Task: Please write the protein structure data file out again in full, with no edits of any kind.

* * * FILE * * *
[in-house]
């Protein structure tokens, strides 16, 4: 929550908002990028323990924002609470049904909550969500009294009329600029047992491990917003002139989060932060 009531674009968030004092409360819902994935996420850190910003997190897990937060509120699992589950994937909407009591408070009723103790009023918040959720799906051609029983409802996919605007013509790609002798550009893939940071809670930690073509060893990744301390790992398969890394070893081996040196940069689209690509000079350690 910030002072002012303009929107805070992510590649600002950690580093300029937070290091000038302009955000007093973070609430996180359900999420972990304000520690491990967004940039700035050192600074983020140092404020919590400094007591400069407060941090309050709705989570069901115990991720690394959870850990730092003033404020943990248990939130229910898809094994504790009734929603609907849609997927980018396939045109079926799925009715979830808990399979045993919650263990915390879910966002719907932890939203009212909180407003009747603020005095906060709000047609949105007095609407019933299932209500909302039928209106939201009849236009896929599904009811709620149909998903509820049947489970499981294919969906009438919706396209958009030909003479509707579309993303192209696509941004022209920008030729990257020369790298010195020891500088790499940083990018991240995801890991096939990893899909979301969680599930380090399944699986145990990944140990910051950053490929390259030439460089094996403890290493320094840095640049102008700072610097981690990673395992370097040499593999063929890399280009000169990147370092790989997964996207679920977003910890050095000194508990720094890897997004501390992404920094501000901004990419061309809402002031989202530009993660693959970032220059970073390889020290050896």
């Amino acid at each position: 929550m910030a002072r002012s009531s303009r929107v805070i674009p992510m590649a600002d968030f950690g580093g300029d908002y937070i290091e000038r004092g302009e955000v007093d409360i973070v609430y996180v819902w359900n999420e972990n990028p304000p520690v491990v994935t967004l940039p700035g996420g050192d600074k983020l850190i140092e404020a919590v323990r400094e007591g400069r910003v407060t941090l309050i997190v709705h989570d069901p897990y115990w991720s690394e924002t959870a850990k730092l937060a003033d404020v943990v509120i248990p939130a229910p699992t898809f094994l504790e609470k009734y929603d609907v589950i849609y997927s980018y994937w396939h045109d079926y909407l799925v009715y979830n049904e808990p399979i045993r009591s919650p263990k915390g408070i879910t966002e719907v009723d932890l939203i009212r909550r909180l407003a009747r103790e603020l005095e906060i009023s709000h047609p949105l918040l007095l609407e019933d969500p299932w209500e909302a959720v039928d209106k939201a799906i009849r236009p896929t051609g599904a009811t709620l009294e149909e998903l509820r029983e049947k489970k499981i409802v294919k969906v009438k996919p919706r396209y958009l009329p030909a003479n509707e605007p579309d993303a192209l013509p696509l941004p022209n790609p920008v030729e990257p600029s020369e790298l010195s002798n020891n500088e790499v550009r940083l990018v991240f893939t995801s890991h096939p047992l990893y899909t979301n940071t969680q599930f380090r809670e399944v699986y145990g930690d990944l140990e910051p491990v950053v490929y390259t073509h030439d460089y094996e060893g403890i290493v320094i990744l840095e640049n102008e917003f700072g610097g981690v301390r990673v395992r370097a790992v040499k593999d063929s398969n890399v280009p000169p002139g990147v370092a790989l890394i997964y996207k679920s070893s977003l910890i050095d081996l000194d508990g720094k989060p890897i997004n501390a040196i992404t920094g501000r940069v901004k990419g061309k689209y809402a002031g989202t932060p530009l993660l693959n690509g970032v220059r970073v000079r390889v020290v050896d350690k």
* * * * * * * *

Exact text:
[in-house]
């Protein structure tokens, strides 16, 4: 929550908002990028323990924002609470049904909550969500009294009329600029047992491990917003002139989060932060 009531674009968030004092409360819902994935996420850190910003997190897990937060509120699992589950994937909407009591408070009723103790009023918040959720799906051609029983409802996919605007013509790609002798550009893939940071809670930690073509060893990744301390790992398969890394070893081996040196940069689209690509000079350690 910030002072002012303009929107805070992510590649600002950690580093300029937070290091000038302009955000007093973070609430996180359900999420972990304000520690491990967004940039700035050192600074983020140092404020919590400094007591400069407060941090309050709705989570069901115990991720690394959870850990730092003033404020943990248990939130229910898809094994504790009734929603609907849609997927980018396939045109079926799925009715979830808990399979045993919650263990915390879910966002719907932890939203009212909180407003009747603020005095906060709000047609949105007095609407019933299932209500909302039928209106939201009849236009896929599904009811709620149909998903509820049947489970499981294919969906009438919706396209958009030909003479509707579309993303192209696509941004022209920008030729990257020369790298010195020891500088790499940083990018991240995801890991096939990893899909979301969680599930380090399944699986145990990944140990910051950053490929390259030439460089094996403890290493320094840095640049102008700072610097981690990673395992370097040499593999063929890399280009000169990147370092790989997964996207679920977003910890050095000194508990720094890897997004501390992404920094501000901004990419061309809402002031989202530009993660693959970032220059970073390889020290050896």
């Amino acid at each position: 929550m910030a002072r002012s009531s303009r929107v805070i674009p992510m590649a600002d968030f950690g580093g300029d908002y937070i290091e000038r004092g302009e955000v007093d409360i973070v609430y996180v819902w359900n999420e972990n990028p304000p520690v491990v994935t967004l940039p700035g996420g050192d600074k983020l850190i140092e404020a919590v323990r400094e007591g400069r910003v407060t941090l309050i997190v709705h989570d069901p897990y115990w991720s690394e924002t959870a850990k730092l937060a003033d404020v943990v509120i248990p939130a229910p699992t898809f094994l504790e609470k009734y929603d609907v589950i849609y997927s980018y994937w396939h045109d079926y909407l799925v009715y979830n049904e808990p399979i045993r009591s919650p263990k915390g408070i879910t966002e719907v009723d932890l939203i009212r909550r909180l407003a009747r103790e603020l005095e906060i009023s709000h047609p949105l918040l007095l609407e019933d969500p299932w209500e909302a959720v039928d209106k939201a799906i009849r236009p896929t051609g599904a009811t709620l009294e149909e998903l509820r029983e049947k489970k499981i409802v294919k969906v009438k996919p919706r396209y958009l009329p030909a003479n509707e605007p579309d993303a192209l013509p696509l941004p022209n790609p920008v030729e990257p600029s020369e790298l010195s002798n020891n500088e790499v550009r940083l990018v991240f893939t995801s890991h096939p047992l990893y899909t979301n940071t969680q599930f380090r809670e399944v699986y145990g930690d990944l140990e910051p491990v950053v490929y390259t073509h030439d460089y094996e060893g403890i290493v320094i990744l840095e640049n102008e917003f700072g610097g981690v301390r990673v395992r370097a790992v040499k593999d063929s398969n890399v280009p000169p002139g990147v370092a790989l890394i997964y996207k679920s070893s977003l910890i050095d081996l000194d508990g720094k989060p890897i997004n501390a040196i992404t920094g501000r940069v901004k990419g061309k689209y809402a002031g989202t932060p530009l993660l693959n690509g970032v220059r970073v000079r390889v020290v050896d350690k």